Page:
The therapeutic pool 14 is heated by directing the heated water through valve to conduit 54. The water enters the pool 14 at inlet port 58 where it then mixes with the relatively small volume of water in the pool 14. Accordingly, the temperature of the water in the therapeutic pool 14 is raised very rapidly.

The water heater 12 is a gas-fired device provided with a pilot burner 60 at which a small amount of gas fuel burns continuously. The heat of the flameof pilot burner 60 generates a small electric current in a pilot generator 62, which is a thermoelectric conversion de vice.

The operation of the gas burners (not shown) supplying the heat energy to heat the water passing through the heat exchanger of the heater is controlled by a solenoid type gas valve 64 which has its passageway to the main gas burners open when the electrical circuit with the pilot generator is closed. The gas valve 64 responds to an opening of the electrical circuit which will be des scribed by closing and thus shuts off the gas burners. This results in fluid entering the heat exchanger but leaving the same without being heated.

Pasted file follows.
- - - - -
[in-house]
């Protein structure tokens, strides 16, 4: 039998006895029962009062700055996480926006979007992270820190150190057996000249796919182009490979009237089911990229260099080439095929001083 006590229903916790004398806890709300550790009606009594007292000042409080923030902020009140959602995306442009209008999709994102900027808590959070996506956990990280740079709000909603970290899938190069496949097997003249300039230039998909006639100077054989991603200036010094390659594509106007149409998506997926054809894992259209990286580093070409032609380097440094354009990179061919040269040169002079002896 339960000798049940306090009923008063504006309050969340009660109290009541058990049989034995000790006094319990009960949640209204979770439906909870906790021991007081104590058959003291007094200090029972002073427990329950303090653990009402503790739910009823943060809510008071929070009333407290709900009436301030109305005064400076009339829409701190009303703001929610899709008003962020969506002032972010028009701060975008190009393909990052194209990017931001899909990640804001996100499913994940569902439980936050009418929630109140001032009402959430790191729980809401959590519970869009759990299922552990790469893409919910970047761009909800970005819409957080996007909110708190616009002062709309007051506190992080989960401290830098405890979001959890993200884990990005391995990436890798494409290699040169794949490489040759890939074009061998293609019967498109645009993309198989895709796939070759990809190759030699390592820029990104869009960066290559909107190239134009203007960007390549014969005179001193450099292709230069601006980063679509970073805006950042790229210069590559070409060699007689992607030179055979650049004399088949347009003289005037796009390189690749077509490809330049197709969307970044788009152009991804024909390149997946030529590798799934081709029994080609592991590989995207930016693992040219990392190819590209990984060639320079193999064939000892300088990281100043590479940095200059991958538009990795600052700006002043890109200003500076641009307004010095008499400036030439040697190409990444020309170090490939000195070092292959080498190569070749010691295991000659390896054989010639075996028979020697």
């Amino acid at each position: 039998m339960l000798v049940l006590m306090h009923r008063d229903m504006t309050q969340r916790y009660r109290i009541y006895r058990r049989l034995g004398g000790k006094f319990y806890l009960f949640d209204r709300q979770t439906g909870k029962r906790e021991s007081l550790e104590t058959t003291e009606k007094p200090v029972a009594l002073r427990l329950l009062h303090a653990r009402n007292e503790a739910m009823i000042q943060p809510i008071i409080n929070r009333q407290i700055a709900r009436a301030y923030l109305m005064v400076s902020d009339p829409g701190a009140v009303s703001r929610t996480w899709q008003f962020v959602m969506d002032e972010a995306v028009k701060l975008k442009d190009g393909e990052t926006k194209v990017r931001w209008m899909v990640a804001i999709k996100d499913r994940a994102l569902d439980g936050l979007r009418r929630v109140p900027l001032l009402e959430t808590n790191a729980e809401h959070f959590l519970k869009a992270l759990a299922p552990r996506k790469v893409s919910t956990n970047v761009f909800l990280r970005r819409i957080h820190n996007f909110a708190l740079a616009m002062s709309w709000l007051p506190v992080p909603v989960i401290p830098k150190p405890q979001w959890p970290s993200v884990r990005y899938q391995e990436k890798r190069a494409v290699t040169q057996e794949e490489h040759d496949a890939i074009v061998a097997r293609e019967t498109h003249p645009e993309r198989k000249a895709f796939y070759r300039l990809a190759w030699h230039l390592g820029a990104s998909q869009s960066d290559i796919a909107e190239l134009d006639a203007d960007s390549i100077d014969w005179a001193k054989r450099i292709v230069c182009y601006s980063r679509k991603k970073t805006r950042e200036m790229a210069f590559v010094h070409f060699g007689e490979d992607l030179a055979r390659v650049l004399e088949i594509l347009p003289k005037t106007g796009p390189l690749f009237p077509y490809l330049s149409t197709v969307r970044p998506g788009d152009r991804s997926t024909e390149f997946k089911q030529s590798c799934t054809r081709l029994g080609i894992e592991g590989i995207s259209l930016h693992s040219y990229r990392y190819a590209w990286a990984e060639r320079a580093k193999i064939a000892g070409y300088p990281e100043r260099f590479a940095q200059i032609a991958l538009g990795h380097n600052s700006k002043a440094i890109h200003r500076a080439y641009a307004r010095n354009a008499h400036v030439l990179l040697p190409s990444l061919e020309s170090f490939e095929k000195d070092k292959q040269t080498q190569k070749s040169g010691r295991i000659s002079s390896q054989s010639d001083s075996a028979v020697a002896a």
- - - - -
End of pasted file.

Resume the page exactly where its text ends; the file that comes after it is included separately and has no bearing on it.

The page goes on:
The temperature of the water to be heated is controlled by a series of thermostatically operated switches which respond to a rise in temperature beyond specific set limits by breaking a series electrical circuit controlling the operation of gas valve 64, cutting off gas supply to the heater. Thermostatically operated switch means 66 are positioned at the inlet and controls the operation of the burners by operating the gas valve 64 to close same when the inlet water temperature is between 55F. and 105F. The temperature sensing element 68 of thermostatically operated switch means 66 is immersed in the inlet chamber 38. When the water returning from the swimming pool or therapeutic pool 14 reaches an adjusted predetermined temperature which is usually variable throughout the range between 55F. and 105F, the switch means 66 opens, closing valve 64. Thermostatic switch means 70 has the temperature sensing element 72 immersed in the outlet chamber 42. When the water mixture being discharged reaches a predetermined temperature, which is preferably lO5F., thermostat switch means 70 open, closing the gas valve 64 to cut off gas supply to the heater. Thermostatically operated switch means 74 also has the temperature sensitive element 76 located at the outlet but opens at a safety maximum temperature, usually l50F. Switch means 74 are connected in series with independently operated manual switch means 78 but connected in parallel with switch means 70. The manual switch 70 permits an operator to select the upper or the lower limit as the maximum temperature level for the discharged water. Water intended for the swimming pool is heated by setting the switch means 78 to a closed position. As the water temperature is increased beyond the set point of the thermostatically operated switch means 78, the thermostatic element 72 will cause said switch means 78 to open at 105F, but will not shut off the gas supply because the thermostatically operated switch means 74 remains closed, providing a closed circuit until the water temperature should reach a temperature greater than the set point of thermostatic element 76, namely about l50F, the upper limit for safety. Water between l05F and l50F. is desirable because of the dilution effect since a large body of water is utilized in pool 10.